The diet-cholesterol-heart hypothesis dominated medical thinking for the latter half of the 20th century and it still persists. The diet component has so many inconsistencies that it is unsustainable [13]. It continues in popular folklore and government dietary policies but it seems to have been quietly dropped by most cholesterol-heart researchers. The original cholesterol-heart studies [4, 5] were undisputed at the time but the evidence is now not quite so clear. The Framingham study indicated that a significant relationship between high serum cholesterol and reduced life expectancy applies only to young men [6]. The assumption has been that a high cholesterol level is not just associated with coronary heart disease but is causative. The alternative view is that cholesterol is an expression of sub-clinical disease, but this has never been considered practically and all efforts have been made to reduce blood cholesterol. Generally speaking, these were unsuccessful in reducing coronary events but things changed with the arrival of the statin drugs, inhibitors of HMG Co-enzyme A reductase.

The first trial published was a secondary prevention trial, the Scandinavian Simvastatin Study (4S) [7]. This showed a significant benefit from statin therapy, as did the primary prevention study, the west of Scotland study (WOSCOPS) [8]. There was clear rejoicing among the adherents of the cholesterol-heart hypothesis who felt that these trials of “cholesterol-lowering” demonstrated a proof of the hypothesis [9]. Previous sceptics were converted [10], but without knowing the full story of the effect of statins. The more recently introduced ezetemibe certainly reduces blood cholesterol but no clinical benefit is demonstrated [11].

Statins have turned out to be enigmatic. They were more successful than anticipated and it was clear from the WOSCOPS study that the clinical benefit bore no relationship to cholesterol lowering [12]. In fact the authors suggested that statins might be acting in ways other than cholesterol lowering. At the time of introduction of statins, the only known chemical effect was HMG Co-enzyme A reductase inhibition, but it is now obvious that there are other effects as well, the details of which have not been characterised. There are many clinical benefits that cannot be explained on the basis of cholesterol metabolism. The benefits have a similarity to the clinical benefits of vitamin D in that it has been suggested that statins might somehow be analogues of vitamin D [13].

There is clearly a close relationship between statins, cholesterol and vitamin D. It is interesting to note that cholesterol and vitamin D have the same pre-cursor, namely 7-dehydrocholesterol. Statins inhibiting HMG Co-enzyme A reductase will inhibit the synthesis of 7-dehydrocholesterol, the pre-cursor of cholesterol. It might therefore be expected that there would be a reduction of vitamin D synthesis and it is perhaps strange that this has never been reported clinically. Early studies found that statins did not reduce the vitamin D level in the blood [1416] and this was obviously reassuring. However, why should this be the case?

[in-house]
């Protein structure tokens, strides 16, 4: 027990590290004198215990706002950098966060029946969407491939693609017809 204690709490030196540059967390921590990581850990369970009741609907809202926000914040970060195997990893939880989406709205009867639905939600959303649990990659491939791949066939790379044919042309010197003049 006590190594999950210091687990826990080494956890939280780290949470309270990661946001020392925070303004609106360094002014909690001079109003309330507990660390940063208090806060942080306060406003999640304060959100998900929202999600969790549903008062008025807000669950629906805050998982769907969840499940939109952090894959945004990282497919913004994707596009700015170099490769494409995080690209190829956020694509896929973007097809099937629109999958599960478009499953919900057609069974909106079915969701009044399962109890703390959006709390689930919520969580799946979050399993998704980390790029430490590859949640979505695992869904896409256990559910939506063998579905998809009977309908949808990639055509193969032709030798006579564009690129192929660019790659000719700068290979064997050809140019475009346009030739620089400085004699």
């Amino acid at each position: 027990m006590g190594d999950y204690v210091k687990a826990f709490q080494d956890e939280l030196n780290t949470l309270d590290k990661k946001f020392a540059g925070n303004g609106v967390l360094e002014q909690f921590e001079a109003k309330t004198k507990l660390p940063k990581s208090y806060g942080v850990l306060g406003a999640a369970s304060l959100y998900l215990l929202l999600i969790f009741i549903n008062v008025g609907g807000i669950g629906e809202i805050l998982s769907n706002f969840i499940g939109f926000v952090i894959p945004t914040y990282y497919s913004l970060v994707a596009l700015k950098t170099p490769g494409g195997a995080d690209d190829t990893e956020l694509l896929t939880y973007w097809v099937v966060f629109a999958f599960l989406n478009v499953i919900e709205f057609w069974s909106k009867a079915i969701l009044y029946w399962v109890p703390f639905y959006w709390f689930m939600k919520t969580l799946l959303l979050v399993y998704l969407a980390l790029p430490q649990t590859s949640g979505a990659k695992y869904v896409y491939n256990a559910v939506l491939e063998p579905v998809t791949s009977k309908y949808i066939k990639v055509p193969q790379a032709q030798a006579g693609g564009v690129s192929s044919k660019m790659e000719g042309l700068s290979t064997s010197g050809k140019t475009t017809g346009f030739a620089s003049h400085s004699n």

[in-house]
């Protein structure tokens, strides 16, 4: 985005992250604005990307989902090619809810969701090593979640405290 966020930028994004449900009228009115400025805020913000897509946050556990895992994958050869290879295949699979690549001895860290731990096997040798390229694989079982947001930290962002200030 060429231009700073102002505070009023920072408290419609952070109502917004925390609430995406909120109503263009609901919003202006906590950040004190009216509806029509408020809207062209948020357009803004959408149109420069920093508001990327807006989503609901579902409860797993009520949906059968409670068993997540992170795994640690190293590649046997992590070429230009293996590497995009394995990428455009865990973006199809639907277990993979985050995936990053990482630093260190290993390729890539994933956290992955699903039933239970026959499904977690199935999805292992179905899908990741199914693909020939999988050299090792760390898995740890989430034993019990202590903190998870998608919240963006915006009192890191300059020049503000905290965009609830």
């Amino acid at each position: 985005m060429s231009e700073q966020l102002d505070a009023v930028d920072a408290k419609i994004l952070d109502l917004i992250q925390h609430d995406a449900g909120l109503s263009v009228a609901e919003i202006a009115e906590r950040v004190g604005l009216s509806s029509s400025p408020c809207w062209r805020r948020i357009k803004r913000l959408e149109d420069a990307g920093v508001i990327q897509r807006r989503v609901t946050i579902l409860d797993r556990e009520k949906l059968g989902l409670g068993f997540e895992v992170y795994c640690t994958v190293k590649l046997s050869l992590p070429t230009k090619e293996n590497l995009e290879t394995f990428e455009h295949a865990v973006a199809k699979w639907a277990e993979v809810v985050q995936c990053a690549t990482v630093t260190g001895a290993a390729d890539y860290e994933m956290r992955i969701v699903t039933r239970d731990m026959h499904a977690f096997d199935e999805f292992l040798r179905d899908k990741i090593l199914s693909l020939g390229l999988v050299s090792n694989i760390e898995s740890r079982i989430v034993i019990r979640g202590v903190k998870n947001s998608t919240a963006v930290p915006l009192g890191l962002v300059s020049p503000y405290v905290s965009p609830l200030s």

The paper by Yavuz and colleagues in this issue [17] explores this enigma in more detail. They demonstrate that rosuvastatin increases the blood level of vitamin D as 25-hydroxyvitamin D and also the activated hormone 1,25-dihydroxyvitamin D. This effect has also been found with atorvastatin [18]. The mechanism is unexplained and is far from clear.

Ultraviolet light acting on the skin splits the 7-dehydrocholesterol molecule in a process which is physico-chemical and not biochemical. This occurs in the exposed skin of mammals and also in plankton close to the surface of the sea, thus entering the food chain to enable us to have dietary vitamin D from fish. 7-dehydrocholesterol is thereby transformed into pre-vitamin D, which isomerises into vitamin D as cholecaciferol. There is no other known way in which this miracle of evolution can occur. Do statins, through unknown mechanisms, lead to an increased synthesis of vitamin D, and if so, how? Or do they reduce the consumption of vitamin D?

Cholecalciferol is hydroxylated in the liver to form 25-hydroxyvitamin D, and further hydroxylation occurs in the kidneys (and also in macrophages) to form 1,25-dihydroxycholecalciferol. This is subsequently deactivated by further hydroxylation as part of homeostatic mechanisms, and possibly by photometabolic processes in the skin

There is a suspicion that vitamin D can be consumed, rather than just inactivated to prevent excessive blood levels. It has been observed that blood vitamin D levels are low in patients with tuberculosis and remain low throughout treatment, but increase afterwards without supplement [19]. Although vitamin D predisposes to tuberculosis, this study suggests that vitamin D is being consumed during the active inflammatory process, blood levels increasing when this process is complete. We know that statins have a beneficial effect in reducing infective or inflammatory episodes [20], in a similar pattern to vitamin D [13]. The mechanisms are unknown. Perhaps statins suppress the non-tuberculous inflammatory processes that would consume vitamin D as in tuberculosis, leading to an increase in blood levels of vitamin D as 25-hydroxyvitamin D and 1,25-dihydroxyvitamin D.

This is clearly an exciting area and there is much research yet to be undertaken. The only registered clinical indication for statins is to lower cholesterol but it would appear that this is the least important of the clinical effects of statins. Their relationship to vitamin D and the health benefits of vitamin D are very significant and very important.